Party Like It's 1929
Jonas Elmerraji, CMT
2020 continues to trade in lock-step with a couple pretty ominous years.
We’ve been following these incredibly high correlations between 2020’s market environment and the post-crash markets of 1929 and 1987 for a while now. And the takeaway probably isn't what you think.
Let’s just cut to the chase with the latest chart:
In the chart above, the dark blue line shows 2020’s price performance, with 1987 in blue and 1929 in red.
(More on the chart at the end.)
A couple of important takeaways – first, while the magnitudes of the moves are slightly different, the turning points of the major trends clearly synch up incredibly closely.
And second, we’re at the point now where those two prior crash years decoupled from one another and led to very different longer-term outcomes.
The chart above also raises a couple of questions – like why is 2020 trading like these prior periods in the first place?
I think it’s important to note that I don’t think that the chart above suggests that we’re due for a 1929-like market going forward.
Having sky high correlations with totally unrelated prior periods doesn’t somehow lock us onto a track pointed at the exact same outcome stocks experienced back then.
That would be nuts.
Instead, the thing that these periods have in common is a lack of idiosyncratic information specific to the crash. In other words, we’re still experiencing a behavioral reaction to a colossal selloff from February, not a reflection of the current economic realities (whatever they may be).
Investors are still on autopilot right now.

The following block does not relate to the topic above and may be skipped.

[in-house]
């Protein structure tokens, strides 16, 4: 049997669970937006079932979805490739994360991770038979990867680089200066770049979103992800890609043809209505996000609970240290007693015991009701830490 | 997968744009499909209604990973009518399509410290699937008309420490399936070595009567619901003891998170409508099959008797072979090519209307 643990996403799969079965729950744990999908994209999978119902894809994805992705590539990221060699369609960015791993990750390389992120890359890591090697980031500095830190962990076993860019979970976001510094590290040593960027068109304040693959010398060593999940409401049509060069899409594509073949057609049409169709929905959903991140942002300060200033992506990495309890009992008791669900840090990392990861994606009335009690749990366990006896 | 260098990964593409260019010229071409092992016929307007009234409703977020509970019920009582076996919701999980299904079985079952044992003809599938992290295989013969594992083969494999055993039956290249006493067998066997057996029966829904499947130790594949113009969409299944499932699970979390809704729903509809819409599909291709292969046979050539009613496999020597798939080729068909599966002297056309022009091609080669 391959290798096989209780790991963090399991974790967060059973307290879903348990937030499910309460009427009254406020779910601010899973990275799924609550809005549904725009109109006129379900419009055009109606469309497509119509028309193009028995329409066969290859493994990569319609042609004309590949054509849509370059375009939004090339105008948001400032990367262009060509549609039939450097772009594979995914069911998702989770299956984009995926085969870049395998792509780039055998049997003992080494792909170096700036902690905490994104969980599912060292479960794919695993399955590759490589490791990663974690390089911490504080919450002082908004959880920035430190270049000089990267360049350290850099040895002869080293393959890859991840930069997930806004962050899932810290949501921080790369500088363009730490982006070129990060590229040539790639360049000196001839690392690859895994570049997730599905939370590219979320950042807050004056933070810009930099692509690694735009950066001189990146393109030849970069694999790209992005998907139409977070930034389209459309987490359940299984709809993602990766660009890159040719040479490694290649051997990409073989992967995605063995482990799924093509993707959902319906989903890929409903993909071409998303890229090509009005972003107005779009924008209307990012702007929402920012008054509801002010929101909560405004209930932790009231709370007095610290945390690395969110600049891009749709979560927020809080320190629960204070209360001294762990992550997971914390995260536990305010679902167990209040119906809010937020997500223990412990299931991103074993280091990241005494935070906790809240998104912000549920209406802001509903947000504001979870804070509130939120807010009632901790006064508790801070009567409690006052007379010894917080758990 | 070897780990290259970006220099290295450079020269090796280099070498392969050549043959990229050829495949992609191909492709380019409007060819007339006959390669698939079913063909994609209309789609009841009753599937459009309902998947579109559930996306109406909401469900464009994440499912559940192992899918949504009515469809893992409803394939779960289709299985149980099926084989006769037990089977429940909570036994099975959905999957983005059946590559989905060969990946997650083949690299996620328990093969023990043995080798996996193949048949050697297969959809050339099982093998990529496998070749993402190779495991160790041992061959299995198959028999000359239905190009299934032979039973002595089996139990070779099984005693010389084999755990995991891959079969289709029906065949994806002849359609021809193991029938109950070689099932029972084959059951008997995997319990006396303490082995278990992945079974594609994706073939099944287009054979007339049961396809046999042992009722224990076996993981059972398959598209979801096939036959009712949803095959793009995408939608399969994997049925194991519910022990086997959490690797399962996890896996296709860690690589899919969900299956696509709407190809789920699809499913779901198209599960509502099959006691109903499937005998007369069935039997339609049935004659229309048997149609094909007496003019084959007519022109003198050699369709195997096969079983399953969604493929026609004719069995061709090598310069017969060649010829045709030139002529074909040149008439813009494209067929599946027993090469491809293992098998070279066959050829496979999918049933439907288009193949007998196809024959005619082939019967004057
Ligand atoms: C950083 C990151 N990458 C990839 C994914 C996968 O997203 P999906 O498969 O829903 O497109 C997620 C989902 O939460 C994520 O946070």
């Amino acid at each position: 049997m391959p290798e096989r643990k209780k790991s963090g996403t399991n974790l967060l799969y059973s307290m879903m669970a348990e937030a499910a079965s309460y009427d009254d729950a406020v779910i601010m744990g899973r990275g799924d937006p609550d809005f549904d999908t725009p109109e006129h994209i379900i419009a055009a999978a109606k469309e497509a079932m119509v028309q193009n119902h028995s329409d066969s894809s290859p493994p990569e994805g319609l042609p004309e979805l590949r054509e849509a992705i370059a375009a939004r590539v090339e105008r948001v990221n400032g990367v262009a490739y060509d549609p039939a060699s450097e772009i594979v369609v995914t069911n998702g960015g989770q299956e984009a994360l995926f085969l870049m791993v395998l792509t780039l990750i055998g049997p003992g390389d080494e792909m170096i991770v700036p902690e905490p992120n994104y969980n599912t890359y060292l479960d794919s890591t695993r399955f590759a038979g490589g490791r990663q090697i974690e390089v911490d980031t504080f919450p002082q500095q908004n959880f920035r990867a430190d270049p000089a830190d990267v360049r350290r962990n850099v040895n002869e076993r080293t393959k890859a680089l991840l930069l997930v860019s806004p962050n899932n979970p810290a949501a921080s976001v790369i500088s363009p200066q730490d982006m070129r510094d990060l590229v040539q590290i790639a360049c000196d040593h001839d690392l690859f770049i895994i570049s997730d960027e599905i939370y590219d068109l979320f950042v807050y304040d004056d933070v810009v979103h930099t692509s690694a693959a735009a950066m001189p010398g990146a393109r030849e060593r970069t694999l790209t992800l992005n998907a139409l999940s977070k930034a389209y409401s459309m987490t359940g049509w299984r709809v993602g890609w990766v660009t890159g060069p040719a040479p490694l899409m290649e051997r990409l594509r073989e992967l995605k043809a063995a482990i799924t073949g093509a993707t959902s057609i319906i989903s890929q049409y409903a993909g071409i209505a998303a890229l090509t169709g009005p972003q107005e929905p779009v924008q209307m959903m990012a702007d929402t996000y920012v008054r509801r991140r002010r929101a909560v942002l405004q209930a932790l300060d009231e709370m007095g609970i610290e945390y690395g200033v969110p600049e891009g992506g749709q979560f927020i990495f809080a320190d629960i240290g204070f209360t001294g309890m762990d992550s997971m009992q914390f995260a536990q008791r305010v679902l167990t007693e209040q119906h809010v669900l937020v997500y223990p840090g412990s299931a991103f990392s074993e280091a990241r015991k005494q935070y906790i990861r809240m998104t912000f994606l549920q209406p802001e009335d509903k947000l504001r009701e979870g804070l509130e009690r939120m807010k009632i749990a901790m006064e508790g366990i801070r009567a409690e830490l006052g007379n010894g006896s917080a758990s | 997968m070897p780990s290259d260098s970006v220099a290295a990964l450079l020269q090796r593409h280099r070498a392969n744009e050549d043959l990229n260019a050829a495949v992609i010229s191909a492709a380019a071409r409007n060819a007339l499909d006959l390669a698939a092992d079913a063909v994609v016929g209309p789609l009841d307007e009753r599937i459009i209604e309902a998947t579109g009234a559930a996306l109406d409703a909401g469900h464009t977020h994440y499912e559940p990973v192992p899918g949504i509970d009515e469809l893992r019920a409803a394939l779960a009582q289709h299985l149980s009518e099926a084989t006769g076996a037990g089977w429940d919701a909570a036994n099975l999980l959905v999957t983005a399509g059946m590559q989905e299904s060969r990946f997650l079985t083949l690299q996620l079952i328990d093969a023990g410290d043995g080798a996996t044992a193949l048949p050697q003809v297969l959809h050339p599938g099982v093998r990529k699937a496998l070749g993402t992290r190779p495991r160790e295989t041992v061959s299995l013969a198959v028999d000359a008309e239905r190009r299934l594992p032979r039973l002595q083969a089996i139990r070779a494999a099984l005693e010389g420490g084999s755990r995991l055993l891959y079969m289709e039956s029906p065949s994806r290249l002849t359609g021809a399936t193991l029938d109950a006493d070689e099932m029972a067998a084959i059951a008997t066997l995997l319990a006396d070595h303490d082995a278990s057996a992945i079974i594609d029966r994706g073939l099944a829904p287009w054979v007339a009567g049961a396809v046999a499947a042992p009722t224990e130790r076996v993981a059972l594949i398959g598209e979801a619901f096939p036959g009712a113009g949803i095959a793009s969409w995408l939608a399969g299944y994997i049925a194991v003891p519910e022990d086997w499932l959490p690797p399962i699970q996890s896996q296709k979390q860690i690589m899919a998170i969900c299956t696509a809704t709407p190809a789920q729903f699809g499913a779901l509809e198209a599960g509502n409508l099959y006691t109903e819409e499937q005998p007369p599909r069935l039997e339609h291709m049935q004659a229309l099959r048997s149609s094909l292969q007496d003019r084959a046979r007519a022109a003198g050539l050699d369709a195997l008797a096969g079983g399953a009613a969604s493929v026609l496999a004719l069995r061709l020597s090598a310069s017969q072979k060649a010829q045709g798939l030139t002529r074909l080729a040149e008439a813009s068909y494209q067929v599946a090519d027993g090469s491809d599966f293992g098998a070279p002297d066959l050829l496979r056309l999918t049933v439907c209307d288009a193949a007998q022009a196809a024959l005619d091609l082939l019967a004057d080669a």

And when 2020’s market does reprice, it could come with a jolt.
Like I said a moment ago, we’re right at the point now where those prior years decoupled from one another. That’s worth keeping in mind right now as you weigh your allocations heading into a test of new-high territory for the S&P (^GSPC) -.
There’s a whole lot more uncertainty in this market than the price tag would suggest.
A couple of important/interesting post-scripts:
1. The Fed
The timeframes above aren’t totally identical. The Fed’s aggressive stimulus campaign has sped up the post-crash rebound in 2020 to a pace we’ve never seen before. And they’ve signaled that it’s not going anywhere anytime soon – which is another good reason not to expect 2020 to continue to track 1929 or 1987 perfectly.
2. Chart Crimes & Correlations
I’ve seen some other charts on social media recently trying to show analogs between 2020 and 1929 that use much longer timeframes. The ones I’ve seen are problematic because they use different price scales, which takes away most of the meaning.
Time, on the other hand, makes sense to adjust when looking at historical analogs. In the chart above, we scale the 1987 and 1929 time axis enough to synch up the initial price drawdown and account for the Fed’s added impact on 2020. Why do that?
In plain English, investors don’t act differently because “we’re 34 days from all time highs”; but they do act differently because “we’re 34% from all time highs”.
Finally, for a little extra quantification of the relationship we’re seeing to 1929 specifically, here’s the current rolling correlation between now and then:
While the relationship has been fading a little bit from its peak back in March (during the market’s lows), it’s still incredibly elevated, clocking in at 0.81 at last count.
I’ll keep an eye on this relationship in the weeks ahead. Watch this space!